This article is a continuation of How to Not Want Things and Still Be Happy. In that article I argued that craving creates pain, and that the solution is to focus on the entire process instead of just the goal. This may seem obvious, but in practice it is difficult to do. In this article I’d like to discuss how to become more process focused.
Shifting Focus Takes Work
It’s not easy, it takes work and time. I used to rely heavily on my cravings to guide me. Many of them were long-term and get applauded in our society as being ambitious or forward-thinking. But however you describe them they are pain.
A few events in my life helped me see how ridiculous these cravings were. These events happened spontaneously, so I couldn’t force one, but they helped me see how pointless my own cravings were.
One occurred after I spent months pushing myself to improve this website with negligible traffic growth. After all my cravings and failed satisfaction I took a break… and traffic tripled. Another happened when I fell for a woman who turned me down (craving can really suck…). Only to have the situation reversed with another person a few months later. These experiences and several others showed me how my own cravings were starting to drive me crazy, even though they could rarely be satisfied completely or permanently.
Although situations like these can point out the insanity of your desires, it takes a bit of work to adopt a process focus as an alternative.
How to Become an Effortless Achiever
There are a couple steps you need to take in order to start switching focuses. Awareness is crucial. Once you start recognizing your own craving focuses instead of process focuses, you can start to shift them. However, there are a few other steps that can help:
1) Make the Process Flow
Flow is a term coined by psychologist Mihaly Csikszentmihalyi. It describes the peak state where your mind is completely engaged with a task. With a process focus, you aim to make the process flow. The challenge level and enjoyment should be high, throughout the entire process.
We’re told to find work we’re passionate about. But what about an exercise routine? Classes? Books to read? Flow needs to come everywhere, not just in your work. A process focus forces you to seek the route to a goal that produces the most flow and suits your interests, not just the shortest path.
2) Goals are Good, Obsession is Not
In many ways, a process focus is like making your life into a game. Goals are important, therefore, because they give structure to the game. Chess wouldn’t be much fun if there was nothing to strive for. Just because you emphasize process and flow, doesn’t mean you should abandon goals.
Just don’t let your need for a structured process allow you neglect what is important. Dial down the intensity of your goals and emphasize the game before.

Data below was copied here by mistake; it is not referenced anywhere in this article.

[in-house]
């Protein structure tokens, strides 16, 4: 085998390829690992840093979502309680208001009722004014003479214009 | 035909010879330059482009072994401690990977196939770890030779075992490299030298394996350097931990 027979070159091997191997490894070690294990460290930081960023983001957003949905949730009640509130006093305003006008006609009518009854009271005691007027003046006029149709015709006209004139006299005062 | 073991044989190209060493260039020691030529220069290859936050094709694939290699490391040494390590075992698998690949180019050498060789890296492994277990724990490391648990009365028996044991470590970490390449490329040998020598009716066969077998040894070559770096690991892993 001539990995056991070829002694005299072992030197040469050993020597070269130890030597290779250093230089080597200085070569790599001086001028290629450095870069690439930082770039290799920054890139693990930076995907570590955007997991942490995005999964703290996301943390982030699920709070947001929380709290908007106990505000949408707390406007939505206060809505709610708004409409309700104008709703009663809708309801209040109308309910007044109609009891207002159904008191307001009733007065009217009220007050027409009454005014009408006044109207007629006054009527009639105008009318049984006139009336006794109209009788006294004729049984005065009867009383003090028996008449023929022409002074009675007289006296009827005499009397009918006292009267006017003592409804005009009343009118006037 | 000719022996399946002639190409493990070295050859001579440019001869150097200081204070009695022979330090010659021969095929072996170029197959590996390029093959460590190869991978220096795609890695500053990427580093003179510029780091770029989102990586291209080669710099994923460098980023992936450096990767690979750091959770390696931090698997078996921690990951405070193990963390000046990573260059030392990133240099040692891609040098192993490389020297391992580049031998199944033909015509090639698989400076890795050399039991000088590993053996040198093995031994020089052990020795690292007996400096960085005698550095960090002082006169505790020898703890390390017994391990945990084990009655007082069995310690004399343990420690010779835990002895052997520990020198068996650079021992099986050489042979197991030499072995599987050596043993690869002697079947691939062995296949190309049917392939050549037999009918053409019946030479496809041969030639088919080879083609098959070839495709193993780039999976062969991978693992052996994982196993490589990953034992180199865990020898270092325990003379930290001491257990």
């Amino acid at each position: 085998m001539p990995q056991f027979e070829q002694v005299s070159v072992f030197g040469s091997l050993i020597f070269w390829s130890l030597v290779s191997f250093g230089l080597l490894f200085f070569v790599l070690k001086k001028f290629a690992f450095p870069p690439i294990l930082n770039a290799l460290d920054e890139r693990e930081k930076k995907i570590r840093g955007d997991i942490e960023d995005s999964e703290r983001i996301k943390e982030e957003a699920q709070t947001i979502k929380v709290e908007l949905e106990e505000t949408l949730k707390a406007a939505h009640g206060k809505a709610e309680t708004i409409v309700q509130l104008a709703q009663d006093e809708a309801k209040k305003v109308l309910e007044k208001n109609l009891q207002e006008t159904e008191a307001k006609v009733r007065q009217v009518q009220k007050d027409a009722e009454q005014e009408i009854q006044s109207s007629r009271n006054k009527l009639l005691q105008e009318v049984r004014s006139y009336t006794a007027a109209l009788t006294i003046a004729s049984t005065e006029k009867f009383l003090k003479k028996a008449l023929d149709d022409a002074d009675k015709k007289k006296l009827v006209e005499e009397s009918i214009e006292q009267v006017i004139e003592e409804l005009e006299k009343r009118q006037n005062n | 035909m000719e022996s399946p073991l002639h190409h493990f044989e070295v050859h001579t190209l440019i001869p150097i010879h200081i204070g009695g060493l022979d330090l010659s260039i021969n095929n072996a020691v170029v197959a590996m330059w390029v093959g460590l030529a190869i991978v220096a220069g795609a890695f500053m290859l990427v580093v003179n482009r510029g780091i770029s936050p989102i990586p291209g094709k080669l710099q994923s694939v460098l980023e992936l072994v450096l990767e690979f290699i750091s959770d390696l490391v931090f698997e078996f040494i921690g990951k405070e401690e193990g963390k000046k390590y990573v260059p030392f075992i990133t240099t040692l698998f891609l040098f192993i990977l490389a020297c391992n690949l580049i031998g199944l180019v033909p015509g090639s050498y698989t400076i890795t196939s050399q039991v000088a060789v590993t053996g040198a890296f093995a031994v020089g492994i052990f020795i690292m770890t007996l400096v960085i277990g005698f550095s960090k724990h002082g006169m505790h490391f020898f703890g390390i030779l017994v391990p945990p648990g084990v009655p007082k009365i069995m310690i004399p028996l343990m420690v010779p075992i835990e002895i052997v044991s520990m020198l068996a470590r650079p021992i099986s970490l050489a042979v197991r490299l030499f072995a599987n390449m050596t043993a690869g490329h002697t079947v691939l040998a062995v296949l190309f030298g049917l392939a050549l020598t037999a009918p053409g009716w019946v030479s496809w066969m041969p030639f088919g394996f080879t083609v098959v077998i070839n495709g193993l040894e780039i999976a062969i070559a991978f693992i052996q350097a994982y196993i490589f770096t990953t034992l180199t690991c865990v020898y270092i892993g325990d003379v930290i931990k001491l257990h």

3) Don’t Put All Your Eggs in One Basket
In life we’re told to focus. Don’t dabble, set your sights on one goal and achieve it with overwhelming force. While this is certainly a valid strategy, it can trick you into falling for your cravings. Don’t feel you need to focus just to achieve a goal. Only focus when the process becomes so fascinating that you want to let it occupy a majority of your thoughts.
I oscillate between periods of intense focus on one area of my life to a focus on multiple areas. This cycle ensures I don’t burn out on one particularly intense process or get bored by only half-heartedly pursuing a bunch.
4) Accomplishments, Status and Money are Meaningless
Accomplishments are the Monopoly money of life. They have no intrinsic value in the universe and are simply tokens of the game to give it structure. The solution isn’t to simply reject the game entirely, just don’t give the tokens more value than they have. Don’t worship them.
A process focus keeps you from resting on past successes. Since these successes are meaningless on their own, your only job is to keep pursuing interesting goals.
5) Happiness is Now, Not in the Future
Happiness isn’t a far-off beach with beautiful people. It’s here, right now, whether you live in a mansion or a rent-controlled apartment. A process focus forces you to look in the now since you stop worrying about satisfying your cravings that will never stop.
Running to Run
A few days ago I had a moment of clarity running at the gym. The ventilation was poor and the heat was causing me to sweat. I could feel the soreness in my muscles as I circled past people on the track. Music was in my ears and I could feel each foot hit the rubberized floor.
I suddenly realized that I had no objective reason to run that day. I’m a decent runner and there is no real reward in me practicing. I’m already in good physical condition, so it isn’t an issue of staying in shape or losing weight.
No, I realized, I was simply running to run. Running to feel the sweat from the heat, soreness of my muscles and rubberized track beneath my feet. When I hit this realization, it made running so much more enjoyable. Now, instead of an obstacle, everything I experienced was the goal. Each step wasn’t a calorie burned or muscle strength added, it was just another step.